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Development and refinement of an in situ 'molecular microscope' utilizing ultrahigh resolution mass spectrometry


EMSL Project ID
50592

Abstract

The ability to elucidate complex metabolic behavior of living organisms in situ and with cellular resolution is a bioanalytical grand challenge that is yet to be realized. Mass spectrometry imaging (MSI) using laser ablation electrospray ionization mass spectrometry (LAESI) has recently been demonstrated, and holds promise for direct spatially resolved molecular profiling in a variety of living systems of DOE relevance (e.g., plant leaf, stem, and root tissue).The LAESI MSI approach has revealed cell-to-cell heterogeneity of metabolites within living plant tissue, in a multiplexed fashion and without the need for labeling. Cellular resolution by in situ, ambient pressure MSI methods are far from routine, however, and have inadequate spatial resolution for many biological questions of interest. We propose to develop next-generation LAESI approaches, using advanced fiber optics and transmission-based geometries, in efforts to attain dynamic bioanalysis of living systems at better than 20 µm lateral resolution. In parallel with LAESI innovations, attendant increases in sensitivity and dynamic range of the mass spectrometer system will also be necessary for detection of the limited amount of material being ionized. To respond to this need, a new, high magnetic field (21 Tesla) Fourier Transform Ion Cyclotron Resonance (FTICR) MS at the EMSL/PNNL will be coupled with the newly developed LAESI source. This mass spectrometer, currently being assembled, will be one of only two such systems in the world, and the only one in a DOE laboratory or user facility. Fundamentally, all key figures of merits of FTICR MS performance improve with increased magnetic field strength, providing the ability to achieve unparalleled molecular specificity (near unequivocal molecular constituent identification) at the highest possible mass resolving power and sensitivity. The work proposed here will greatly increase the utility of this FTICR MS instrument, providing unique capabilities to support BER-relevant science.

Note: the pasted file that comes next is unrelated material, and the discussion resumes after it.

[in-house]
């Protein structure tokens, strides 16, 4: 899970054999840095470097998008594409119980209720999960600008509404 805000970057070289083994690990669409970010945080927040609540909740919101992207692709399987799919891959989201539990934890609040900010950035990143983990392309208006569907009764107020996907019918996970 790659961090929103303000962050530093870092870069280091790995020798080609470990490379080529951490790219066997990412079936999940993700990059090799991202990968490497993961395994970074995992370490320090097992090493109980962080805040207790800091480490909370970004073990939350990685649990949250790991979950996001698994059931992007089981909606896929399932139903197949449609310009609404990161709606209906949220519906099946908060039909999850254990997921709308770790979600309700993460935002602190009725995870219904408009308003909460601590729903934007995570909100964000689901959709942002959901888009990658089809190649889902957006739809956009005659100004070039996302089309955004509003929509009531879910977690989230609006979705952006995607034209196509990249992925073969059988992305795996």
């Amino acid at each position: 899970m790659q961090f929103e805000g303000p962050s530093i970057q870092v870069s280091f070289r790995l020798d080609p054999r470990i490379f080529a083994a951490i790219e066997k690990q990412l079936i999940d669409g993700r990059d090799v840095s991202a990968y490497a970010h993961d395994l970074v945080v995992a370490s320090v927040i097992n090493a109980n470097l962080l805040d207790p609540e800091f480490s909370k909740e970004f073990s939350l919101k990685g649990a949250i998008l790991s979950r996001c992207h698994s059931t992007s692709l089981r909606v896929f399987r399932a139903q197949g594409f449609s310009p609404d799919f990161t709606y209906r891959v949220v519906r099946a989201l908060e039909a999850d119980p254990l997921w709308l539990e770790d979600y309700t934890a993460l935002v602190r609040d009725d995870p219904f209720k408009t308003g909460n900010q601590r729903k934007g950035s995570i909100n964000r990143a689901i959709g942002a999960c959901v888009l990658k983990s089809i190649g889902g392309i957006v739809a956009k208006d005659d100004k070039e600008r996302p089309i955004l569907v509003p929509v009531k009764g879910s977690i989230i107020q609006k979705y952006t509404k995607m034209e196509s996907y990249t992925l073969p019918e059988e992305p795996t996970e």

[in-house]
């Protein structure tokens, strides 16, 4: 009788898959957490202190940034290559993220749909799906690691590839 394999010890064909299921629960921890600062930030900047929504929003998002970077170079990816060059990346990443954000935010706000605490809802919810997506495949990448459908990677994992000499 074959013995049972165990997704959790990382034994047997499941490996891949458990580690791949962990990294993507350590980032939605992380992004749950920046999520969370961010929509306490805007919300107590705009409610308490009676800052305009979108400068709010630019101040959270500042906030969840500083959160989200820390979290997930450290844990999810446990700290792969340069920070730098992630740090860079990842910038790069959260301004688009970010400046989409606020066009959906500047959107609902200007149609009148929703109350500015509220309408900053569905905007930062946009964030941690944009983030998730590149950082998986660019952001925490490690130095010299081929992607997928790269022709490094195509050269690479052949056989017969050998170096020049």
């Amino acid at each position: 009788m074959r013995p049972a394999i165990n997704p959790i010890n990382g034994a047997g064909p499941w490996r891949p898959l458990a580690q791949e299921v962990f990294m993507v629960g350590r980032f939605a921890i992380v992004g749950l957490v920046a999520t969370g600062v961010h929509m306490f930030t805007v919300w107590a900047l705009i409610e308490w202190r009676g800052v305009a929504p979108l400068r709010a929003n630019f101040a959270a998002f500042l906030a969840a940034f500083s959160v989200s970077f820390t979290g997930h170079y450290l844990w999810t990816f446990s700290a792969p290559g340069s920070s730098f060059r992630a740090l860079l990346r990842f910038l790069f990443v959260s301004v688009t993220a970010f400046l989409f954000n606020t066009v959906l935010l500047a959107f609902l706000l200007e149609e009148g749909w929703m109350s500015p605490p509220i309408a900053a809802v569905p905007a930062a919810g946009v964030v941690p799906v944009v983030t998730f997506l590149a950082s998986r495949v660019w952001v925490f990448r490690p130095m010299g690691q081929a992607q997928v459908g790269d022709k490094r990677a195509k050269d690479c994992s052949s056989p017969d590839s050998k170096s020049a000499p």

The research plan is comprised of three tasks, two of which are directed by the academic leads (University of Missouri and George Washington University), and one of which will be performed in conjunction with the BER user facility at EMSL/PNNL. In task 1, advancements of the LAESI technology will be achieved, with oversight and leadership of Professor Akos Vertes of George Washington University. In task 2, incorporation of this ion source with EMSL’s new 21T FTICR MS system will be undertaken, supplemented by global omics measurements and calibrated against more conventional MSI platforms also available at EMSL (Drs. Pasa-Tolic, Anderton, and Koppenaal team). In the final task, the resultant innovations and advancements will be tested and validated by addressing important BER relevant science questions on model systems of interest under the direction of Professor Gary Stacey of the University of Missouri. This research follows on key recommendations of the recent BER “Research in Sustainable Bioenergy” report that, for example, stressed that “The design of sustainable biofuel systems requires knowledge about key plant-microbe-environment interactions that provide a range of ecosystem services.” This task will focus on validation of the instrumentation developed through this proposal, advertising this capability to the community through demonstration and, finally, discovering new biology relevant to the BER mission. This final objective will make use of Setaria viridis, a model C4 grass species, as well as switchgrass and sorghum, two promising biofuel crops. Specifically, we will demonstrate applicability to plant-microbe rhizosphere interactions focusing on the biological nitrogen fixation by monitoring metabolic changes in real-time with nutrient, growth condition, and other perturbations.

Project Details

Start Date
2018-11-26
End Date
2021-09-30
Status
Closed

Team

Principal Investigator

Christopher Anderton
Institution
Environmental Molecular Sciences Laboratory

Team Members

Arunima Bhattacharjee
Institution
Environmental Molecular Sciences Laboratory

Beverly Agtuca
Institution
University of Missouri - Columbia

Akos Vertes
Institution
The George Washington University

Gary Stacey
Institution
University of Missouri - Columbia

Ljiljana Pasa-Tolic
Institution
Environmental Molecular Sciences Laboratory

David Koppenaal
Institution
Environmental Molecular Sciences Laboratory